Does the Governor of Virginia Understand How Pipeline Construction Damages Streams?

by Duane Nichols on December 1, 2017

Dominion Energy does not rule the Old Dominion?

On pipelines, will Terry McAuliffe side with Virginia or with Donald Trump?

From the Newspaper Column by Jon Sokolow, Richmond Times-Dispatch, November 21, 2017

Terry McAuliffe’s environmental record has been called “abysmal” and “marred by contradictions and empty rhetoric.” True, the outgoing governor just attended a climate conference in Germany — there are plenty of photos on his Twitter feed — and he committed Virginia to a worldwide climate change coalition.

But this photo op had one purpose: to manage McAuliffe’s legacy. Virginia was the last of 180 jurisdictions to join the group, formed in 2015, while McAuliffe was busy cheerleading the massive 600-mile, $5.5 billion Atlantic Coast Pipeline (ACP) and the 300-mile, $3.5 billion Mountain Valley Pipeline (MVP).

Together these pipelines would produce greenhouse gases equivalent to 45 coal-fired plants — more than doubling Virginia’s carbon footprint and committing Virginia to decades of dependence on methane gas while retarding clean energy job growth. Not much to write home about, especially in a future Democratic primary.

McAuliffe has one chance to change that. From December 6-12, Virginia’s Water Control Board will hold public hearings on the pipelines. The seven citizen board members, all McAuliffe appointees, are free to accept or reject a still-secret recommendation from McAuliffe’s Department of Environmental Quality. Environmental groups are gearing up for the hearings and a Water Is Life Rally and Concert in Richmond on December 2nd.

The pipeline decision will be McAuliffe’s legacy. If he chooses wrong, he will be firmly on the side of Donald Trump. Trump, like McAuliffe, is a pipeline cheerleader — so much so that in January he listed the ACP as one of his “Top 50” domestic priorities. Trump even claimed the permitting process was “done,” although no permits had been issued. Is anyone surprised?

Pressure on Virginia’s DEQ has been relentless: a public letter from organizations representing tens of thousands of Virginians; a 150-mile hike, dubbed “Walking the Line into the Heart of Virginia,” to highlight the damage the ACP would cause to some of the most pristine parts of Virginia; a packed protest at Buckingham County’s Union Hill Baptist Church, drawing attention to a mammoth compressor station that Dominion Energy proposes to build in the heart a historic 85 percent African-American community; public hearings where speakers were overwhelmingly anti-pipeline; a flotilla down the James River; two days of protests, vigils and arrests at Virginia DEQ offices; and opposition from county commissioners as well as the city council and mayor of Staunton, among many others.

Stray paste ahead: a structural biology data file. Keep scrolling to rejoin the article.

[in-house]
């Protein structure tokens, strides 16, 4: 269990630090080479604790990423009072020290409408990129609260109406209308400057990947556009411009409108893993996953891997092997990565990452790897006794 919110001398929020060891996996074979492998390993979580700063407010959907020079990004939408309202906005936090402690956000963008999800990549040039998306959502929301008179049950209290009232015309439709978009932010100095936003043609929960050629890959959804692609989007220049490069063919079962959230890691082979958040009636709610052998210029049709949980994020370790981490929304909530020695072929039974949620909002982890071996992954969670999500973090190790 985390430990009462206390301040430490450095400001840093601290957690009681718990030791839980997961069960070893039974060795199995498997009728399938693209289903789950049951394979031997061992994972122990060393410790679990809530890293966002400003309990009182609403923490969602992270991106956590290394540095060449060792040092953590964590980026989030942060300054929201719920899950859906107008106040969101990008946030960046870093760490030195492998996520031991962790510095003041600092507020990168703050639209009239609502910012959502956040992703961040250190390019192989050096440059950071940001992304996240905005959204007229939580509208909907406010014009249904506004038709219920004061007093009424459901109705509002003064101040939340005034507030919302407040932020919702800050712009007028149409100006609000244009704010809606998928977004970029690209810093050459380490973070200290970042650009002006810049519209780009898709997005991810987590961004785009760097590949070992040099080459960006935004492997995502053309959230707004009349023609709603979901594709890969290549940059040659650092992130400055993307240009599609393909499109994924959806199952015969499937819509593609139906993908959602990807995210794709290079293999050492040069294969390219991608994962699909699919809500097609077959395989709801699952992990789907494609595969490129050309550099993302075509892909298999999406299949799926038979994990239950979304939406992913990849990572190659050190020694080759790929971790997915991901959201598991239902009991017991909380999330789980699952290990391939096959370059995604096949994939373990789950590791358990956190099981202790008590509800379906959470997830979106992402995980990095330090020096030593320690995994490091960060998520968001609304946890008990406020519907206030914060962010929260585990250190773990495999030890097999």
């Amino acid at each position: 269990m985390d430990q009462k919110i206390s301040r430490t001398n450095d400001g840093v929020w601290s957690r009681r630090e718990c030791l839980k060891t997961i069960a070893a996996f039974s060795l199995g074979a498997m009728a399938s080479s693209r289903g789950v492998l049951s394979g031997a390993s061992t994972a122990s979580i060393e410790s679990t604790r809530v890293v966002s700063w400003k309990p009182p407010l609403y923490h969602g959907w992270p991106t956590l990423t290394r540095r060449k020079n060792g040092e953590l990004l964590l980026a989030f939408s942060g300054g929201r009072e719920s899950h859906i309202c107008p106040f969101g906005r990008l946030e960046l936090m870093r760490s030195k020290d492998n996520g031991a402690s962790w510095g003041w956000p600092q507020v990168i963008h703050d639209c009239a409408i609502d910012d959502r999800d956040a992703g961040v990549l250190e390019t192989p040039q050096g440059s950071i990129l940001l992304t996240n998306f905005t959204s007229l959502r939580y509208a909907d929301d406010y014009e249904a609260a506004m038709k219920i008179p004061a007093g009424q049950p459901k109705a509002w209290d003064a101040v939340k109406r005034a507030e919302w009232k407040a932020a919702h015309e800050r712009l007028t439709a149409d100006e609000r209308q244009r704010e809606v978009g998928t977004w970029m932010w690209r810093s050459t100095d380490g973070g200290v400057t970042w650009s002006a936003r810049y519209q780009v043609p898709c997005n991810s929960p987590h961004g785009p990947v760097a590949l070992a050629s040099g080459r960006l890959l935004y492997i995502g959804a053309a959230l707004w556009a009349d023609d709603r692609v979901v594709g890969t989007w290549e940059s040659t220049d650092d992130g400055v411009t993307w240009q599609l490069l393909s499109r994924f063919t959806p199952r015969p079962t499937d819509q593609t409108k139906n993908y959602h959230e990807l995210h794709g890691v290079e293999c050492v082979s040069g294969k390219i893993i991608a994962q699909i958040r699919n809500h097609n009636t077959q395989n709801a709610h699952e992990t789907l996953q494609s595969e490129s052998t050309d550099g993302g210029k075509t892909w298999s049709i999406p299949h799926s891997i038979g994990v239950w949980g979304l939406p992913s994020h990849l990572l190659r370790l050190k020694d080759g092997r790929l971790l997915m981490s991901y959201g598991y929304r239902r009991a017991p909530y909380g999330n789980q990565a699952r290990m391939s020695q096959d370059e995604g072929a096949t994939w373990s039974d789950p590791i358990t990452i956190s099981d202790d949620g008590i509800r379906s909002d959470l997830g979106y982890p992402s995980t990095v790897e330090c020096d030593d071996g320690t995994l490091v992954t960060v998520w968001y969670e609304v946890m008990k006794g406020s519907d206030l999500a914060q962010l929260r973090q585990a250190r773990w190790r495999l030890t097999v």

Federal appeals courts recently stopped three pipelines, including the $1 billion Constitution and Millennium pipelines in New York and the Sabal Trail Pipeline in Florida. And in a potential game-changer, the federal appeals court in D.C. held that FERC is required to consider the negative effects of releasing and burning methane.

Meanwhile, West Virginia revoked its previous approval of the MVP (before giving up its review power altogether), exposing the same defects as the MVP permit application in Virginia, including, most significantly, failure to perform a stream-by-stream “anti-degradation analysis.” North Carolina’s DEQ twice rejected pipeline plans that failed “to ensure that downstream water quality is protected.”

Dominion, Virginia’s shadow government, responded by asking a newly reconstituted three-member Federal Energy Regulatory Commission, dominated by two new Trump appointees, to hurry up. They did, approving both the ACP and the MVP, over the strong dissent of the only Democrat on the panel, who wrote: I cannot conclude that either of these projects as proposed is in the public interest.”

Sen. Tim Kaine blasted the “very suspicious circumstances” surrounding the FERC decision and he praised the “stinging” dissent. Kaine also sent an unmistakable message to pipeline opponents: “If you do not like this decision there are other agencies that still have to weigh in. If you are active about this, please do not stop your activism.”